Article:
10.25 a.m. The chainsaw stops and there's a great crash: the old ivy-covered ash comes down.
Tree and stream are what drew us to Coxley Valley 20 years ago.
Bellway Homes - with the full approval of the local council - are felling a large, spreading ash tree that would have effectively screened their 90 house development. They've decided that they need to put their bridge across the stream right next to where the ash has stood for perhaps 100 years.
'Just three small hawthorns . . . '
How I regret the time I spent writing letters and attending public enquiries: a total waste of time.
'The development will involve the felling of just three small hawthorns', said the barrister, summing up the minimal environmental impact for a previous developer, the late Neil Naylor, at the December 1999 public enquiry (two previous public enquiries had turned him down and one inspector expressed the opinion that this would never be a suitable place to build houses). The barrister informed us that his costs amounted to £250,000 for a two day hearing. He made it clear that he would pursue us for these costs if we insisted on putting forward irrelevant matters and asking irrelevant questions.
It wasn't just the developer who had us in his sights: Wakefield Council's barrister also targetted residents, asking for our addresses so he too could pursue his costs.
Lies and Misdemeanours
Eighteen months later, at a reserved matters meeting, I still hadn't got the message: astounded by what I'd seen, I wanted to make clear my concerns about flooding, the environment and the inaccuracies in the data supplied by the developer. Councillor Rick Hayward, chairman of the council's planning committee, put it to me bluntly that he found my record of a wintering bittern turning up at the site 'unbelievable' and informed me that it wasn't important anyway; the decision to build had been made at the public enquiry, so that was that . . .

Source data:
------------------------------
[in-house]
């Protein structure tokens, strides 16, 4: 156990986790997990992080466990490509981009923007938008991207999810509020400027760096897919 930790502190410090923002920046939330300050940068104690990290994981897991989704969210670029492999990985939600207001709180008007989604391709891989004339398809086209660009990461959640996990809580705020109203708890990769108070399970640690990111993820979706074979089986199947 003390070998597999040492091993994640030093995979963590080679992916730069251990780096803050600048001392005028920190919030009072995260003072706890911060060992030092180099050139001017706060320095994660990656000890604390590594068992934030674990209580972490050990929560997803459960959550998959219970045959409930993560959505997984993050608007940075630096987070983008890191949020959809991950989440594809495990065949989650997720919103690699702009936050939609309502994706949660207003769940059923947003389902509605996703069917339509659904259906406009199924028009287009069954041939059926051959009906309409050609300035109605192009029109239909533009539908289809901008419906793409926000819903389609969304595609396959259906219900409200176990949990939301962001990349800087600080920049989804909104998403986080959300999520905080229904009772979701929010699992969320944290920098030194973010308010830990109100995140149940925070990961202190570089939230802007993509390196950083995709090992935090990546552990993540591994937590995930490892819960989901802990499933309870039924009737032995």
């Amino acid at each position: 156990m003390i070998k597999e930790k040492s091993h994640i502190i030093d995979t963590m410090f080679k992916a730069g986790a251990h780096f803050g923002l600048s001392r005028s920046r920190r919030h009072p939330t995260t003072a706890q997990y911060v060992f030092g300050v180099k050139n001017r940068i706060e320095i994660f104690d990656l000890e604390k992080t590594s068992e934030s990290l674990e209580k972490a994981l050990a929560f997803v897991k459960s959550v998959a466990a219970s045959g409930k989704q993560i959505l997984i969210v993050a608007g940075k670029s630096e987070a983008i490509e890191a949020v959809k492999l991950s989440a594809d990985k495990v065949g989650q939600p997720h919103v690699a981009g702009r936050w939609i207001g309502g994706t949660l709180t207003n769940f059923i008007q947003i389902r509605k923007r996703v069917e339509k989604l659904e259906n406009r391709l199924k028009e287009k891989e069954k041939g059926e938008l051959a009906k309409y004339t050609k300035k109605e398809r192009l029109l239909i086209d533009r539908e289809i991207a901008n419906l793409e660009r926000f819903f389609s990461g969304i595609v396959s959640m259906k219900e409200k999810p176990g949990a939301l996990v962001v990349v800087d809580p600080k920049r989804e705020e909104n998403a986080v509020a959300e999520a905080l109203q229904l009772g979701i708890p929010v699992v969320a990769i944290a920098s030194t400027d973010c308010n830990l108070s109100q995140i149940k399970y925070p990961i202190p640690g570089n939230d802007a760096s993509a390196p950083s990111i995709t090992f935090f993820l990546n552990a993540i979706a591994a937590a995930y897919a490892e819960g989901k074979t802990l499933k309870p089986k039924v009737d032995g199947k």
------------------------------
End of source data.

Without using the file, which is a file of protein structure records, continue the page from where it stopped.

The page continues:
. . whatever the facts about flooding might be; I later discovered that
the National Rivers Authority hadn't been given the full picture by Wakefield
Heaven and Hell
For the Vikings, the world tree, the ash Yggdrasil, had it's roots in hell, its branches in heaven. For me Coxley Valley, with its waterside and woodland, is the nearest we get to an earthly paradise around here but residents have been put through hell by developer and council.
There is no mechanism for putting a true value on our green spaces.
Years ago, with a slip of a pen, this rural corner had been classified
as 'brown land'. It looks pretty green to me. Or it did: this streamside
footpath (left) is where Bellway's contractors have been taking
out bushes and the big ash this week. They felled it across the stream.
Bellway's bridge, ramps and embankments will bury the meadow at this entrance to Coxley Valley, which was celebrated in Victorian paintings, postcards, poems and even in a piece of music for brass band. This goes against the advice of an ecologist's report which urged that the semi-natural vegetation on both sides of the beck should be retained.